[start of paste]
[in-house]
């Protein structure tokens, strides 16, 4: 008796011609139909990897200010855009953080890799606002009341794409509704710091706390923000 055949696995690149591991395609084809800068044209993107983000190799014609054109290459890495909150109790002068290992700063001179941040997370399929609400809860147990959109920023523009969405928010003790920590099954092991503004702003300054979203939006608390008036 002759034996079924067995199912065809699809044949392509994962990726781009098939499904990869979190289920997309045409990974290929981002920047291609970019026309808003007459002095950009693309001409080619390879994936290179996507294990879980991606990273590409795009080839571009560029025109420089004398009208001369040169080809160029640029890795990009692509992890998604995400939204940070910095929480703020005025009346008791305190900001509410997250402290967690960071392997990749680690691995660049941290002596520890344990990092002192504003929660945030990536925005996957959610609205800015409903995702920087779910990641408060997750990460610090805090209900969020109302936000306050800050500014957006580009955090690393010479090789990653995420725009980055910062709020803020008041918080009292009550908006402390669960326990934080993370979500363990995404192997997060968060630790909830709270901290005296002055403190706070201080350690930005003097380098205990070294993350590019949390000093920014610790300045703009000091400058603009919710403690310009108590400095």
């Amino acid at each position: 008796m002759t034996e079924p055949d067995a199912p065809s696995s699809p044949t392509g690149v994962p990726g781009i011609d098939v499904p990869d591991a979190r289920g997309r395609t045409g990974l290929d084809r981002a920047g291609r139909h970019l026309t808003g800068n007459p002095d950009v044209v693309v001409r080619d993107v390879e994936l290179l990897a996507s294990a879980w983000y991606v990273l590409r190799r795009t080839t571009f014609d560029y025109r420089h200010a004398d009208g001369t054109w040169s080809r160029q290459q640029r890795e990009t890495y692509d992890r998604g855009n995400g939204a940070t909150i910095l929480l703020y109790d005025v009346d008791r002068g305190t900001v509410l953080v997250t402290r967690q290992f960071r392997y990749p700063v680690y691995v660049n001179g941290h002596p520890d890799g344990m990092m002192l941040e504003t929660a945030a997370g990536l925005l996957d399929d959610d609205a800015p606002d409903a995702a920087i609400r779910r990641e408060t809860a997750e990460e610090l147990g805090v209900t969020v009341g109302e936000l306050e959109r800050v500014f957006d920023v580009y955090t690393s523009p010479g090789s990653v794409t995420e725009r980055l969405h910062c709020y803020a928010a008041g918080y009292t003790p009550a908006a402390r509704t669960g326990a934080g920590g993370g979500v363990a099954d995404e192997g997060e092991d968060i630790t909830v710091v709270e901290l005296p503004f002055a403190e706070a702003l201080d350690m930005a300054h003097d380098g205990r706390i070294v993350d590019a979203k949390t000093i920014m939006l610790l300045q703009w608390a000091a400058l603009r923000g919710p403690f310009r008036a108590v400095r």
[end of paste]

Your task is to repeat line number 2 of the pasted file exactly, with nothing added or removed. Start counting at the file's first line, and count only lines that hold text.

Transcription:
């Protein structure tokens, strides 16, 4: 008796011609139909990897200010855009953080890799606002009341794409509704710091706390923000 055949696995690149591991395609084809800068044209993107983000190799014609054109290459890495909150109790002068290992700063001179941040997370399929609400809860147990959109920023523009969405928010003790920590099954092991503004702003300054979203939006608390008036 002759034996079924067995199912065809699809044949392509994962990726781009098939499904990869979190289920997309045409990974290929981002920047291609970019026309808003007459002095950009693309001409080619390879994936290179996507294990879980991606990273590409795009080839571009560029025109420089004398009208001369040169080809160029640029890795990009692509992890998604995400939204940070910095929480703020005025009346008791305190900001509410997250402290967690960071392997990749680690691995660049941290002596520890344990990092002192504003929660945030990536925005996957959610609205800015409903995702920087779910990641408060997750990460610090805090209900969020109302936000306050800050500014957006580009955090690393010479090789990653995420725009980055910062709020803020008041918080009292009550908006402390669960326990934080993370979500363990995404192997997060968060630790909830709270901290005296002055403190706070201080350690930005003097380098205990070294993350590019949390000093920014610790300045703009000091400058603009919710403690310009108590400095």